Protecting yourself

Avoid a spring break nightmare

Emily Crone
Me on spring break in Venice Beach
Here’s a picture of me enjoying my spring break with some Venice Beach bums in 2006.

Back in college, as spring break approached, I clearly remember the campus being flooded with travel advertisements. Flyers were stapled on every bulletin board offering dirt-cheap ski trips with live music and kegs, and brochures advertising low-cost group trips to Mexico were scattered across classroom floors. I always thought there was something sketchy about them — I would have never given them my credit card information. It turns out my instinct was right. While spring break is meant to be a time of fun and relaxation (and perhaps a few too many margaritas), it’s also an opportune time for scam artists to take advantage of young adults.

A news article published earlier this week discusses a spring break scam that is still affecting college students a year later. The mother of a young man, Tommy Case, says her son used the company Coastal Vacation to book vacations for dozens of college students in Kentucky and Ohio for spring break 2007. Case thought the company was legitimate, so he wired the money. Unfortunately, he received nothing in return, his mother says.

All of the other students are furious they paid Case money for a trip to Bahamas but never got the vacation or a refund. The students say Case gave constant excuses and they think he spent their money, while his mother insists he was as much of a victim as they were. A year later, the students are still waiting for the money, though Case’s mother says he will pay it back. No criminal charges have been filed, but the students have contacted the Better Business Bureau and Kentucky Attorney General’s office.

Anticipating this year’s spring break, Ohio’s attorney general has issued tips for students on how to avoid becoming “targets of shady travel agents who lure them in with phony promises of ‘free’ trips, ‘bargain’ airfares and ‘special’ accommodations,” a press release says . According to the release, some typical catches in spring break “bargains” include requirements to buy an extra ticket at a higher price and having to listen to a long time share pitch in order to get the cheap rate.

The attorney general’s spring break tips are as follows:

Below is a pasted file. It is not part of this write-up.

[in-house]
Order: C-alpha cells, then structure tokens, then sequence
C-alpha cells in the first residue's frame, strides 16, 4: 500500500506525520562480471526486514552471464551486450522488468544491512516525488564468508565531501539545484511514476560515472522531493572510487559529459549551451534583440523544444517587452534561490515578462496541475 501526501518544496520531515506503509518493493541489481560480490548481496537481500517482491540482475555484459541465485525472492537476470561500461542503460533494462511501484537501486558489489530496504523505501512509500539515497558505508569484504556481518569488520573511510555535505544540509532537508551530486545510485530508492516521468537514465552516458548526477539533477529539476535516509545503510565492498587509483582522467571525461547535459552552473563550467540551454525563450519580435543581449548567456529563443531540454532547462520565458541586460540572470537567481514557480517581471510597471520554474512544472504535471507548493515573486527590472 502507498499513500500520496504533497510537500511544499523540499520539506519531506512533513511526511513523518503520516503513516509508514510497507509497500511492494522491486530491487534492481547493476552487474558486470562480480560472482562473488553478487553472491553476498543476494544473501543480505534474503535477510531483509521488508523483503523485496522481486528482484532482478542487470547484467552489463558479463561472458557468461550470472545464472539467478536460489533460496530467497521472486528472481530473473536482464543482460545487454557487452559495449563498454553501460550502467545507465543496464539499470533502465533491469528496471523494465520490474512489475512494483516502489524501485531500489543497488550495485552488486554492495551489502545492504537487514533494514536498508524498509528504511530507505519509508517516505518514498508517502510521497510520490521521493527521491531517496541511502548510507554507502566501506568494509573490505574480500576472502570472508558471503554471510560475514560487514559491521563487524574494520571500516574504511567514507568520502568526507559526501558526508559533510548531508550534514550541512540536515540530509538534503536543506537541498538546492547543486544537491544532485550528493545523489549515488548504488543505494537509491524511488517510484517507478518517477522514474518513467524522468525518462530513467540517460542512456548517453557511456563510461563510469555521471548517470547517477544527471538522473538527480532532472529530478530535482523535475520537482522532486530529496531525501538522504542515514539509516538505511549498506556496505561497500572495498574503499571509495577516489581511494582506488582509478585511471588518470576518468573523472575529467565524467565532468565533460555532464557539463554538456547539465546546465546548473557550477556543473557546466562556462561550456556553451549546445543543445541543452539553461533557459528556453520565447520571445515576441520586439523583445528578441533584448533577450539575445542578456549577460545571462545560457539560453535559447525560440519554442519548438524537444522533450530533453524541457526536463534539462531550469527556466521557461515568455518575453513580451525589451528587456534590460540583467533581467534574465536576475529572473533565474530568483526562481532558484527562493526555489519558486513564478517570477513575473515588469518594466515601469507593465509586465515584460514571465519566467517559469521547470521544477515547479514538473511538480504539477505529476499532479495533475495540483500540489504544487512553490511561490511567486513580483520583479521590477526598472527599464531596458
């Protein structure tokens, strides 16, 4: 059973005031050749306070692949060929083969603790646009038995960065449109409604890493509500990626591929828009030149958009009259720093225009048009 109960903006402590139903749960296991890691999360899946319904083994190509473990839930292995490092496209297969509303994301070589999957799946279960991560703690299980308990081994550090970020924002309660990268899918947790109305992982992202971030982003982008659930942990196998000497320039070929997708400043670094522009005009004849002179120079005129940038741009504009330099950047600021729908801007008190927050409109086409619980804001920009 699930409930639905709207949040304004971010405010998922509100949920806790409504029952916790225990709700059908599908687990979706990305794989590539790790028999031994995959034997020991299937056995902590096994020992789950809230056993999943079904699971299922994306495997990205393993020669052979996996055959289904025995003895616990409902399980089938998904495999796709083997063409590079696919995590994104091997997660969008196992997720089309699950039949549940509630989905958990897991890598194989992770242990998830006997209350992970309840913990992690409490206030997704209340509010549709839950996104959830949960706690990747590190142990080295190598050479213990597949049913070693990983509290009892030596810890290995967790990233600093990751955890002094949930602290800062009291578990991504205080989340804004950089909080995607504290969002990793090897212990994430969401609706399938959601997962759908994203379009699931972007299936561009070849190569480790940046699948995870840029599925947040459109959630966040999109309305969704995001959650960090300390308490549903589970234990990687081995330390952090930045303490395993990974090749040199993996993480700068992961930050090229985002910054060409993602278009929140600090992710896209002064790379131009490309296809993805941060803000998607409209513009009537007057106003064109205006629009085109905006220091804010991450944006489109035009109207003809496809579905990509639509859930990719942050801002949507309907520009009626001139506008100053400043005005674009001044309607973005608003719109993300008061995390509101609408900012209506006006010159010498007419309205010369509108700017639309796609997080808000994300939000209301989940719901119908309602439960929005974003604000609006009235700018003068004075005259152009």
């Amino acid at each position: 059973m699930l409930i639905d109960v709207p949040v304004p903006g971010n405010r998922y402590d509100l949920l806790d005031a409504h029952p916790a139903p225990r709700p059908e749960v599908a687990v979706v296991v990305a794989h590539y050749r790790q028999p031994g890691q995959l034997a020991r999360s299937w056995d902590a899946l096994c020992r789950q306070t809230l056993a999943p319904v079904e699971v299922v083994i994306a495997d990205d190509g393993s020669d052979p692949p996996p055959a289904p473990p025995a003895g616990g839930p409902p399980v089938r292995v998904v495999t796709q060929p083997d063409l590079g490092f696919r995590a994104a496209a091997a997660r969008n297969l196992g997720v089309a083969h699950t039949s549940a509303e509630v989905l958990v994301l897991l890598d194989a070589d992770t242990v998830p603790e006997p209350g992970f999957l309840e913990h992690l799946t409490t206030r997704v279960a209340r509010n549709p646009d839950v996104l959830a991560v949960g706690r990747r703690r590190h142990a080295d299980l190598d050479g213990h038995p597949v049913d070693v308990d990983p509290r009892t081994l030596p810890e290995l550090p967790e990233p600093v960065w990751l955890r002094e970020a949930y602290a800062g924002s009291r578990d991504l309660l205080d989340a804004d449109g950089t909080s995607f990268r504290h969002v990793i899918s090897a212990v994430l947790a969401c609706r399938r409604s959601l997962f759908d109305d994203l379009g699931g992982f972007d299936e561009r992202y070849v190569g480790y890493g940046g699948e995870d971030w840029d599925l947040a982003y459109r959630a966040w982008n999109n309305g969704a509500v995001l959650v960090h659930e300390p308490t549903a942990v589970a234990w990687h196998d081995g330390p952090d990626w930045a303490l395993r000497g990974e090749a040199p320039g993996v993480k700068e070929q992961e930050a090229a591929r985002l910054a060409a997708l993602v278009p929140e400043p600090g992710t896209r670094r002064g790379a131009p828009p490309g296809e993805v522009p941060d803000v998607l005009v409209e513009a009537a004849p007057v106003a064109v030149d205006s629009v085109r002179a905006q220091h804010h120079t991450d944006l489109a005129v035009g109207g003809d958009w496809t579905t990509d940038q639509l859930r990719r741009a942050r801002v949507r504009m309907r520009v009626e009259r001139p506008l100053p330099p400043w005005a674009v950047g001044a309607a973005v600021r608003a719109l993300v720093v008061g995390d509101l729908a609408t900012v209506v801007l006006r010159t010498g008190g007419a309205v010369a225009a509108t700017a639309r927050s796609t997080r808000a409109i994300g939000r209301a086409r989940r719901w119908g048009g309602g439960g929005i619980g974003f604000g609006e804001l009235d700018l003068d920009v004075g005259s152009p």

1)    Be leery of postcards and phone calls that promise a free vacation or trip. These often are a “come-on” to get consumers to call, only to be pressured into buying an overpriced package or membership in a travel club that could be purchased for less from a local, reputable travel agent.
2)    Get complete written details about prices, and ask about extra costs for such things as taxes, deposits and service fees. Also, inquire about cancellation policies and whether there is a penalty for postponing or changing the dates of the trip.
3)    If you have to make a down payment with a travel company, use a credit card. If anybody makes additional charges to your card, federal law allows you to dispute unauthorized charges of more than $50 with your credit provider.
4)    Never give out personal or financial information under the guise of reserving hotel space or airline reservations. The person you’re talking to may use your information fraudulently to charge items to your account, and your trip may never materialize.
5)    Don’t be pressured into purchasing a vacation, travel package or travel club membership. Insist on time to think it over and, in the meantime, check out the travel company’s reputation with the Attorney General’s office or the Better Business Bureau.

Before calling the number on the brochures lying around campus, consider booking a trip through Expedia, Orbitz, Priceline or a similar online travel marketplace that has considerable deals but thorough protection policies.

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